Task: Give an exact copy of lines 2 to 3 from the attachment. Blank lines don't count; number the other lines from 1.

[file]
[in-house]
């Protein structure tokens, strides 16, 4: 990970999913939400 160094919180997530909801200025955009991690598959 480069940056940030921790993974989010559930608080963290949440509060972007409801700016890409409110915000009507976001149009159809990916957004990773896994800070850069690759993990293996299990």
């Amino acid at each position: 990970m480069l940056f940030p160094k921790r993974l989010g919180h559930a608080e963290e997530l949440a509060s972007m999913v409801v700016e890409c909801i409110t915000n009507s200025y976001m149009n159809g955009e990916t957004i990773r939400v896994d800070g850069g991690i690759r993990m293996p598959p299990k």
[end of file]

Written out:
């Protein structure tokens, strides 16, 4: 990970999913939400 160094919180997530909801200025955009991690598959 480069940056940030921790993974989010559930608080963290949440509060972007409801700016890409409110915000009507976001149009159809990916957004990773896994800070850069690759993990293996299990």
């Amino acid at each position: 990970m480069l940056f940030p160094k921790r993974l989010g919180h559930a608080e963290e997530l949440a509060s972007m999913v409801v700016e890409c909801i409110t915000n009507s200025y976001m149009n159809g955009e990916t957004i990773r939400v896994d800070g850069g991690i690759r993990m293996p598959p299990k």